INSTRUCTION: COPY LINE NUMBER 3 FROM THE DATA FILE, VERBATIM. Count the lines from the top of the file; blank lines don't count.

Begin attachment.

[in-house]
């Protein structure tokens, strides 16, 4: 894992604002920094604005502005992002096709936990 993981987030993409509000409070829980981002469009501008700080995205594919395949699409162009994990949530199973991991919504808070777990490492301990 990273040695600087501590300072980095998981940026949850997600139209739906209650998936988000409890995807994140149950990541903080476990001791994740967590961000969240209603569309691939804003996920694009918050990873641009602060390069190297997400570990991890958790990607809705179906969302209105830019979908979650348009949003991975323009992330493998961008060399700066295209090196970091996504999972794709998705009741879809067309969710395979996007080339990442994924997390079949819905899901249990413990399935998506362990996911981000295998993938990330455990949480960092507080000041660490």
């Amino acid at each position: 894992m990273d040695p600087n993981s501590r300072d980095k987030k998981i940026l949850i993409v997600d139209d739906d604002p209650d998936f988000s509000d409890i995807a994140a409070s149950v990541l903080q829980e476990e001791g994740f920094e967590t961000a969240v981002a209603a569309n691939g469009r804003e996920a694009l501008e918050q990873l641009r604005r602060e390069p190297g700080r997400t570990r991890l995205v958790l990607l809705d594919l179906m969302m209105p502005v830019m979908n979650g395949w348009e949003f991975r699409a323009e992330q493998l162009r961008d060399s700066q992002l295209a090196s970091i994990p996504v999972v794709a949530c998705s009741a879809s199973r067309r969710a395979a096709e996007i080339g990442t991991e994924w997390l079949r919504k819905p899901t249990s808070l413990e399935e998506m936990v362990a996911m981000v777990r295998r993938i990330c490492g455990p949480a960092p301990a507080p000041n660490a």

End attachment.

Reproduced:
């Amino acid at each position: 894992m990273d040695p600087n993981s501590r300072d980095k987030k998981i940026l949850i993409v997600d139209d739906d604002p209650d998936f988000s509000d409890i995807a994140a409070s149950v990541l903080q829980e476990e001791g994740f920094e967590t961000a969240v981002a209603a569309n691939g469009r804003e996920a694009l501008e918050q990873l641009r604005r602060e390069p190297g700080r997400t570990r991890l995205v958790l990607l809705d594919l179906m969302m209105p502005v830019m979908n979650g395949w348009e949003f991975r699409a323009e992330q493998l162009r961008d060399s700066q992002l295209a090196s970091i994990p996504v999972v794709a949530c998705s009741a879809s199973r067309r969710a395979a096709e996007i080339g990442t991991e994924w997390l079949r919504k819905p899901t249990s808070l413990e399935e998506m936990v362990a996911m981000v777990r295998r993938i990330c490492g455990p949480a960092p301990a507080p000041n660490a």